Health Promotion Journal of Australia Health Promotion Journal of Australia Society
Journal of the Australian Health Promotion Association
RESEARCH ARTICLE

Position paper on the need for portion-size education and a standardised unit of measurement

Tamara Bucher A B F , Megan E. Rollo A , Shamus P. Smith C , Moira Dean D , Hannah Brown A , Mingui Sun E and Clare Collins A
+ Author Affiliations
- Author Affiliations

A Nutrition and Dietetics, School of Health Sciences, Faculty of Health and Medicine, Priority Research Centre in Physical Activity and Nutrition, University of Newcastle, University Drive, Callaghan, NSW 2308, Australia.

B Institute of Food, Nutrition and Health, ETH Zürich, Universitätstrasse 22, 8092 Zürich, Switzerland.

C School of Electrical Engineering and Computer Science, The University of Newcastle, University Drive, Callaghan, NSW 2308, Australia.

D Institute for Global Food Security, School of Biological Sciences, Queen’s University Belfast, Belfast BT9 5AG, UK.

E Departments of Neurosurgery, Electrical and Computer Engineering, and Bioengineering, University of Pittsburgh, Pittsburgh, PA 15260, USA.

F Corresponding author. Email: tbucher@ethz.ch

Health Promotion Journal of Australia - https://doi.org/10.1071/HE15137
Submitted: 26 November 2015  Accepted: 31 August 2016   Published online: 13 October 2016

Abstract

Large portion sizes contribute to weight gain in western societies. Portion-size interventions, aids and education can be effective in helping prevent weight gain, but consumers are unsure what appropriate portions are and express confusion about existing guidelines. A lack of clarity about suggested serving size recommendations is a major barrier to food portion-size control. Therefore, standardised measurement units and unambiguous terminologies are required. This position paper summarises the evidence regarding the impact and importance of portion-size education and estimation, and outlines strategies for improving consumer understanding and application of this through the development of an international food measurement system and a range of appropriate portion control tools. In this position paper, the authors call for the standardisation of food volume measurement terminologies, units, implementation recommendations, as well as consumer education. The target audience for this paper includes nutrition and behavioural researchers, policy makers, and stakeholders who potentially influence and implement changes in national food measurement systems, which in turn impact on consumer choice.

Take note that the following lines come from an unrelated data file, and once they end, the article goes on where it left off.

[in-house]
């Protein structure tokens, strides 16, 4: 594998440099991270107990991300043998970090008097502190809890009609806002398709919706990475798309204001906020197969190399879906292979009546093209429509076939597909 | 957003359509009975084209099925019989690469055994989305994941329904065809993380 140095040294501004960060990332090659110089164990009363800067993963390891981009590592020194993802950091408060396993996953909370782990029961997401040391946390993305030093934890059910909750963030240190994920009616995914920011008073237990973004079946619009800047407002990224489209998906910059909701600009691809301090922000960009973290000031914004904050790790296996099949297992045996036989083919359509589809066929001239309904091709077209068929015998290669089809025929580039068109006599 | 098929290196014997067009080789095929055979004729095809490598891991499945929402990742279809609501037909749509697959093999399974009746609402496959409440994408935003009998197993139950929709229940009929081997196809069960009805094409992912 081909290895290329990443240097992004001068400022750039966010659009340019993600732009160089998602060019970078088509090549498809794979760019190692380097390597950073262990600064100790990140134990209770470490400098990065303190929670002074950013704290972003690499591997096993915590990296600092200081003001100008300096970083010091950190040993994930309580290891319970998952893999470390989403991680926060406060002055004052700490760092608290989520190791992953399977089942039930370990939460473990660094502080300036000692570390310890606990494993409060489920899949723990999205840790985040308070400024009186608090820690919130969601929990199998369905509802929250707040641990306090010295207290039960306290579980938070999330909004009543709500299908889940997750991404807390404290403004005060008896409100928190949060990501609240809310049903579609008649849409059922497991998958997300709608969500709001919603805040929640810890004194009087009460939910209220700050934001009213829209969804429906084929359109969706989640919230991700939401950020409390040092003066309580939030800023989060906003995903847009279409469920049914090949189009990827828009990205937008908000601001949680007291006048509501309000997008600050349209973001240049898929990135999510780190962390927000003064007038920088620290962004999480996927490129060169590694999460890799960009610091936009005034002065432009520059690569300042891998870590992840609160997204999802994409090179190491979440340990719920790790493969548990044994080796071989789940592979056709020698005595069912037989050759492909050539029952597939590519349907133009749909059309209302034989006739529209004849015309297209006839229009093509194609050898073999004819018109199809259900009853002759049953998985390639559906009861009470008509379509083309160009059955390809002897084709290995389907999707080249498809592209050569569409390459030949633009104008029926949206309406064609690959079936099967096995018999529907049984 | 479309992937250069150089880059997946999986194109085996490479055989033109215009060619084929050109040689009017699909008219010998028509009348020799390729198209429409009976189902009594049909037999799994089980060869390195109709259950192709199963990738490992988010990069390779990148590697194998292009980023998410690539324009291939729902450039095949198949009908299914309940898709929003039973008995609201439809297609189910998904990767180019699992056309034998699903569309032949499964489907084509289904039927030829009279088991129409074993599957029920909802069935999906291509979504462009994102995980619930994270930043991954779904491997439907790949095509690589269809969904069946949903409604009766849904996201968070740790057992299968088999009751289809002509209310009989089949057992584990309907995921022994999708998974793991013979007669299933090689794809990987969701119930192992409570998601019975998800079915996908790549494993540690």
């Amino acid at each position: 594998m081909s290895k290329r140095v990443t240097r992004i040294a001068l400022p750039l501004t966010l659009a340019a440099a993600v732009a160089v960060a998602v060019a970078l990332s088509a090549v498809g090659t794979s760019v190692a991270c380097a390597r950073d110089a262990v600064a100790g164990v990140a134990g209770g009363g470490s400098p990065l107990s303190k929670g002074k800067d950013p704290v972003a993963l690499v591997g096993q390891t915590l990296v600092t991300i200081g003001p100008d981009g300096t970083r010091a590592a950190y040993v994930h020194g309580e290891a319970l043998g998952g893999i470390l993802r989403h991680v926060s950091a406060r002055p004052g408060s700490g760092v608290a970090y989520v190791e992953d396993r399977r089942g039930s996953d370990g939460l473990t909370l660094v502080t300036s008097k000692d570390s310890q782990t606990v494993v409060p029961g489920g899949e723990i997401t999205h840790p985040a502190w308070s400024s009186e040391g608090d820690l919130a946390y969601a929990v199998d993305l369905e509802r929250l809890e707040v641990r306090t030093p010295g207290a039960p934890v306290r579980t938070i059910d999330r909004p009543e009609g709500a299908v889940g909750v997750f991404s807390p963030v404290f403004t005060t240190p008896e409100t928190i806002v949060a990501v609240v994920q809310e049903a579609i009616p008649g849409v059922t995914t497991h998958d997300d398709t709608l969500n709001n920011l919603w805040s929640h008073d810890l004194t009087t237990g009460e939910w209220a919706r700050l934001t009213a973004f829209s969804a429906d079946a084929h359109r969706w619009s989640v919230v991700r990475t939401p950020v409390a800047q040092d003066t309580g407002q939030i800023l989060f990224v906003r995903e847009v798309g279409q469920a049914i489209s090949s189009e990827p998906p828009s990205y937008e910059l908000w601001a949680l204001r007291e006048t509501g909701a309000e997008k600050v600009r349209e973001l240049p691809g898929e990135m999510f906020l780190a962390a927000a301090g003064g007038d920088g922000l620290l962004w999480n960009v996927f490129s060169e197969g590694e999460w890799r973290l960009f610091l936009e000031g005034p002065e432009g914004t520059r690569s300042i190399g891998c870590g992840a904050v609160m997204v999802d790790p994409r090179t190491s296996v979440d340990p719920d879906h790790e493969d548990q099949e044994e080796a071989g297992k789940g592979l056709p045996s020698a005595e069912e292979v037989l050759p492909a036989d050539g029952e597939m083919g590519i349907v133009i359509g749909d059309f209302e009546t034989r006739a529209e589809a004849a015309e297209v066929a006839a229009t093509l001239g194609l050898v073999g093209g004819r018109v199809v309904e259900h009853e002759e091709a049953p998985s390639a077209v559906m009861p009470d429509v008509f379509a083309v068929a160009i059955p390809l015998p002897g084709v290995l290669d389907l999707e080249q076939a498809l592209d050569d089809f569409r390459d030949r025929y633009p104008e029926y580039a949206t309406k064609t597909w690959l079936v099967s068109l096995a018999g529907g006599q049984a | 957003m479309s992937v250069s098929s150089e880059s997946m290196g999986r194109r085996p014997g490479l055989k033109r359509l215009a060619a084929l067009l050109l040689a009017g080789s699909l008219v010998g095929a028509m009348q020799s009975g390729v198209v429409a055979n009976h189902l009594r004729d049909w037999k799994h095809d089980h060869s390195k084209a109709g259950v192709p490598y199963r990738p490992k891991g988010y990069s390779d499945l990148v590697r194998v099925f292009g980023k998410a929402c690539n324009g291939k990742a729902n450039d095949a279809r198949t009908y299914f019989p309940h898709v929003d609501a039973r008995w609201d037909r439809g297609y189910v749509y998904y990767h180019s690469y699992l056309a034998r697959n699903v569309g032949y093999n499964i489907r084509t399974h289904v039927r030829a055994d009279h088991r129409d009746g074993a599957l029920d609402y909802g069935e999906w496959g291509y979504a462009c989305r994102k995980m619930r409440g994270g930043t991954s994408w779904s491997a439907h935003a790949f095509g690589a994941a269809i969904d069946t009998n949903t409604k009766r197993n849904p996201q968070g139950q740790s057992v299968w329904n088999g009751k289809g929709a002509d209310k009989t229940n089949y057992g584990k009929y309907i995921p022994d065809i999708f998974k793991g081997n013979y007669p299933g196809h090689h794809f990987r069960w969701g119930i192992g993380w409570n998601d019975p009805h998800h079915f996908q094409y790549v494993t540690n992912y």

Key words: food unit, serve size, standard serving size.


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